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Veritatis Splendor

"Keep your eyes fixed upon Jesus, who inspires and perfects our faith" --Hebrews 12:2

Pope Benedict XVI before our Lord

And only where God is seen does life truly begin. Only when we meet the living God in Christ do we know what life is. We are not some casual and meaningless product of evolution.
Each of us is the result of a thought of God.
Each of us is willed,
each of us is loved,
each of us is necessary.
There is nothing more beautiful than to be surprised by the Gospel, by the encounter with Christ. There is nothing more beautiful than to know Him and to speak to others of our friendship with Him.
~Pope Benedict XVI, Homily April 24th, 2005

Sunday, January 06, 2008

Our Boomerang Culture

The Anchoress once again gives us the best in cultural dissection:

The worst thing about the Baby Boom generation - besides their delusional belief that everything that came before them needed changing because it was all wrong or lacking in sufficient meaning, is that they keep wanting to re-create those “seminal” moments of their adolescence and young adulthood. That’s why in the late 80’s our entertainment was stuck on “The Wonder Years,” “Thirtysomething” and “The Big Chill,” and it’s why the war in Iraq was never going to be narrated as anything but “The Vietnam Quagmire.”

...The baby boomers have been a generation all-too-comfortable living their lives and working out their issues in public, and public “events” from The Kennedy Assassination/Funeral to the Chicago Convention to the Challenger Explosion to 9/11 have served as cathartic catalysts or backdrops to their never-ending, frolicking subterranean explorations of themselves and their psyches. First they wanted to dismantle “the establishment” and the dominant culture. Then they wanted to re-create moments of deep impact. I don’t know what it means. A few years ago, in a late-night ramble, I wrote:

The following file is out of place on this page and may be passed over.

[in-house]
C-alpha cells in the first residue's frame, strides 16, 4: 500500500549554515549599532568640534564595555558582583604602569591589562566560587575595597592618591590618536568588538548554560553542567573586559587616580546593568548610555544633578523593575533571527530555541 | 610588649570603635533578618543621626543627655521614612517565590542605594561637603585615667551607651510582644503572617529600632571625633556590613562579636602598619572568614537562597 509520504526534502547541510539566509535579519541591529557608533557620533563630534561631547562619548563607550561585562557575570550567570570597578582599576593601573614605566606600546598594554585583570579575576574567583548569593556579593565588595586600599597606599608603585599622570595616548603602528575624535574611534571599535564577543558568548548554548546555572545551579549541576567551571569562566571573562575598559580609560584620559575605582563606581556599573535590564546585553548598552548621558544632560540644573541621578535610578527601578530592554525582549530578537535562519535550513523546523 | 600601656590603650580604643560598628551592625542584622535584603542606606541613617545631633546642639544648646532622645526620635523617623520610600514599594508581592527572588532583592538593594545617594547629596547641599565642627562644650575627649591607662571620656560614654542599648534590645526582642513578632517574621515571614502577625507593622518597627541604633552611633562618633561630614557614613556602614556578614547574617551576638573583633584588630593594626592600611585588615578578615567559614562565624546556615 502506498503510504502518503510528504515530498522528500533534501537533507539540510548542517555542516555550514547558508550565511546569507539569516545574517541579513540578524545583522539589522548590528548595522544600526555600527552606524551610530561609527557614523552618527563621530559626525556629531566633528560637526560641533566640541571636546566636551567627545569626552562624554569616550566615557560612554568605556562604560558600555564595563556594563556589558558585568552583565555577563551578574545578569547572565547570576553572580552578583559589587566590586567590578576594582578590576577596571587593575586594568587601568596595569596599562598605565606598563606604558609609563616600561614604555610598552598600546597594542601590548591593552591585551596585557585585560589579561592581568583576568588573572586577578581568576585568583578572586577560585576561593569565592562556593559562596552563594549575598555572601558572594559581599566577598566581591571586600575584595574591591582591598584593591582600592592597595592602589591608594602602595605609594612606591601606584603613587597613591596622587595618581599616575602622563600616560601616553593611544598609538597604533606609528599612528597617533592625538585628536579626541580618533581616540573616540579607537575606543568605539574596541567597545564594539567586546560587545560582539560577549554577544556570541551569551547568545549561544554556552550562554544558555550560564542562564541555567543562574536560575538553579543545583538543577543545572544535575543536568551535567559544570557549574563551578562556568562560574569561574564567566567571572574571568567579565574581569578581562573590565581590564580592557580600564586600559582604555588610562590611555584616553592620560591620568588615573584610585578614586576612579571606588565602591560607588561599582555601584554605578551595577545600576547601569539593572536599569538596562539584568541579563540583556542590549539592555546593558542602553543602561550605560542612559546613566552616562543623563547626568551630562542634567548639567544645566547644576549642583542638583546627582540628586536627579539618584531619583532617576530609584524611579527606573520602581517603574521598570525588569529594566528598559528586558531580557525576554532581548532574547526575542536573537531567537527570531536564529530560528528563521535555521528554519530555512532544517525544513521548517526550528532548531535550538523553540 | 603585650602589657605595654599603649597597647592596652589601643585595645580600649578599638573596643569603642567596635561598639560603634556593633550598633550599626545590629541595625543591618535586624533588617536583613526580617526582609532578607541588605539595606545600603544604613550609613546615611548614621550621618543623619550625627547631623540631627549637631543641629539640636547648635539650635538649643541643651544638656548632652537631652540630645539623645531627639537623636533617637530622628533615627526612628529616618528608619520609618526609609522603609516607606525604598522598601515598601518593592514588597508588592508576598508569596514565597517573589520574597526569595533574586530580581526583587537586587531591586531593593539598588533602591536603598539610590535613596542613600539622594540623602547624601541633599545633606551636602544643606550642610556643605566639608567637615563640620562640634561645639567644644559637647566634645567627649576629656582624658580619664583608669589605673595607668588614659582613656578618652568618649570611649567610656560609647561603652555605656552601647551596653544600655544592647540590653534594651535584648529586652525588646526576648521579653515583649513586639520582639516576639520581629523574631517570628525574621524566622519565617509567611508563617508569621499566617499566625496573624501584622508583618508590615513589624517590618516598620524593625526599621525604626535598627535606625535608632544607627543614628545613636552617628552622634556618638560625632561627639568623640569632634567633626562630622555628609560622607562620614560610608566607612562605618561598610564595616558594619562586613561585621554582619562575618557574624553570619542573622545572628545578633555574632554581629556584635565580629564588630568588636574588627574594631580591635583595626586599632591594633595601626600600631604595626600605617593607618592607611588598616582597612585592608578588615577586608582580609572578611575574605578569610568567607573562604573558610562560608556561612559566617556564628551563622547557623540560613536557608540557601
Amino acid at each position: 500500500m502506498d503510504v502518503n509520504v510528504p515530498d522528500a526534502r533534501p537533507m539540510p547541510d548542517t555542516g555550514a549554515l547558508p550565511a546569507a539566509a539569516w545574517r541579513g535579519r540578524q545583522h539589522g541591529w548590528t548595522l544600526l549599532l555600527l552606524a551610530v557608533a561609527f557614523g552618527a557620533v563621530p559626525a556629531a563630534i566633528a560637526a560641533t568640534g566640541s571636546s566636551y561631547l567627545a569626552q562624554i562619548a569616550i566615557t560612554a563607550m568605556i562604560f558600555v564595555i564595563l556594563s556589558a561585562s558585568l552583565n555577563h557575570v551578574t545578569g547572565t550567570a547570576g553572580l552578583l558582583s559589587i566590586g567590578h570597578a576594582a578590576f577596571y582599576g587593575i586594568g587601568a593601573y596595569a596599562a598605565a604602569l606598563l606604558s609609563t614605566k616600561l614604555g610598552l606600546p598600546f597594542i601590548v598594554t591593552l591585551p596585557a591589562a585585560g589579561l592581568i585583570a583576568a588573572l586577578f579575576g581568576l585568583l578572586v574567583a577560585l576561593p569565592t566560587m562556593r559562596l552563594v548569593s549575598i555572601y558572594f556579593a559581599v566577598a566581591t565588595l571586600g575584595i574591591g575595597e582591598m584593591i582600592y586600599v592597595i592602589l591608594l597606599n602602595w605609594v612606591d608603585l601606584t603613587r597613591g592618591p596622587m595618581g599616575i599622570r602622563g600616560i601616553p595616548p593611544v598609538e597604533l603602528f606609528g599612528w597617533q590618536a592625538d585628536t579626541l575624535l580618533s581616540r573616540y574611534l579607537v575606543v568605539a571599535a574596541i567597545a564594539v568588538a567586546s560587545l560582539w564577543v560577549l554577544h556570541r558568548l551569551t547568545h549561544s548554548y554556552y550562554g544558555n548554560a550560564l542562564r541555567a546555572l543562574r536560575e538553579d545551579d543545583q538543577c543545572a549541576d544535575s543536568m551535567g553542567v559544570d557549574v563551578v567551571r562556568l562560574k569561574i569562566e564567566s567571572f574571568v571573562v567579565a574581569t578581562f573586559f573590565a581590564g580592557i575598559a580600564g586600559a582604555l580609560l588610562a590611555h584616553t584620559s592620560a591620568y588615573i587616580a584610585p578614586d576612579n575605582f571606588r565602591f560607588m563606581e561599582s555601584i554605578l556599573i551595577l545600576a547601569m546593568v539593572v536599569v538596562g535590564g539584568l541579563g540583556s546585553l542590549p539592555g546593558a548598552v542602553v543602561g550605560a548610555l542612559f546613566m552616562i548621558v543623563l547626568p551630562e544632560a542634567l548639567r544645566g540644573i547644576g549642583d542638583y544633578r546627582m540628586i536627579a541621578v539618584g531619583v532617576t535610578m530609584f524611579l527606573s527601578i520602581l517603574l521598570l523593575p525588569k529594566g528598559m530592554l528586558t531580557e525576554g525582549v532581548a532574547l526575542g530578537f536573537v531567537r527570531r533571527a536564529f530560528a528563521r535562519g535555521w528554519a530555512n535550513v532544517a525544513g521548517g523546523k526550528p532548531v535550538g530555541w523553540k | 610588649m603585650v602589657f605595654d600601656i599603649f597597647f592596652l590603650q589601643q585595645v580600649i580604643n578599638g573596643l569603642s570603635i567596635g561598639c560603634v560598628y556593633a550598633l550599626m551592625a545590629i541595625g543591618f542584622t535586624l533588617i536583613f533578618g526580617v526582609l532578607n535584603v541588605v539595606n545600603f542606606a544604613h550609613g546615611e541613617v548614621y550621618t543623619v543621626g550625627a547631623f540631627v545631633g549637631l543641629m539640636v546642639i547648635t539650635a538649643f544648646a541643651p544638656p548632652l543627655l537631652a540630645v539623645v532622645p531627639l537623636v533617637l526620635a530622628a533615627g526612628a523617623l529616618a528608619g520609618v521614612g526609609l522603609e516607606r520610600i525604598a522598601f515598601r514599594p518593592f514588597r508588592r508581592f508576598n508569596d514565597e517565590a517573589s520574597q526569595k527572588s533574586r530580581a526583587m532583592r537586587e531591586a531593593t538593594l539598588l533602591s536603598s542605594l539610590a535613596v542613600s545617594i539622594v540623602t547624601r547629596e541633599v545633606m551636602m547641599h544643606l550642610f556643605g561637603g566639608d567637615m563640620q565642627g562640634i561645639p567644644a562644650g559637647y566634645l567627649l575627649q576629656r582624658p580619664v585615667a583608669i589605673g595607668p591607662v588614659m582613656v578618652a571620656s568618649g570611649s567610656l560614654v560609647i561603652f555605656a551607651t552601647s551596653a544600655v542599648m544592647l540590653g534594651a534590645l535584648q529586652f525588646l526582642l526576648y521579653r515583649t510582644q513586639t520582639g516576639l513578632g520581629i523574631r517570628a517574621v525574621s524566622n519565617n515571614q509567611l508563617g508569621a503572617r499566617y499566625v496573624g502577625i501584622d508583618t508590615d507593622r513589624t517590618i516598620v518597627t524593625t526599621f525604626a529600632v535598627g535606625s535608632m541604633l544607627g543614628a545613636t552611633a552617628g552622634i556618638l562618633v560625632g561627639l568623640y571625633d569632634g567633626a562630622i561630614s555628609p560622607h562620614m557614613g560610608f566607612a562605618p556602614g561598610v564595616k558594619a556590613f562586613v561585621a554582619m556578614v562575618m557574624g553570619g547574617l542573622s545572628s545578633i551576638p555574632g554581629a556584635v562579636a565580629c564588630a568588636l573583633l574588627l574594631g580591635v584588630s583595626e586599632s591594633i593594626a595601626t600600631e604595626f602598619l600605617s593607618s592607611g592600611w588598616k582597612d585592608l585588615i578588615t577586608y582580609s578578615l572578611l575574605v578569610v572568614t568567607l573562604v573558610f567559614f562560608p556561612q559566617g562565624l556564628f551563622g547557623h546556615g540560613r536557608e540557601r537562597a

I think of these baby boomers - in truth I am one of them, on the tail end: The children of The Greatest Generation – “the children of their sacrifice,” as Bill Clinton called them. A generation so in love with itself that it was able to turn to the generation before, the one that saved the world from Fascism and Communism, and sneer at them, rejecting their traditions as vapid, their faith as naive and their sense of honor and duty as mere mechanisms triggered by guilt.

I think with their kids, The Greatest Generation dropped the ball. They came out of a depression and a war so eager to give their children everything – to rebuild the world around their children - that they threw things out of balance. The children who had never suffered or “done without” retorted with a wiseass, “Oh yeah? Don’t tell us we cannot have what we want; don’t tell us there must be consequences for our actions; don’t dare to define the truth to us. Everything that came before us is suspect and probably wrong.”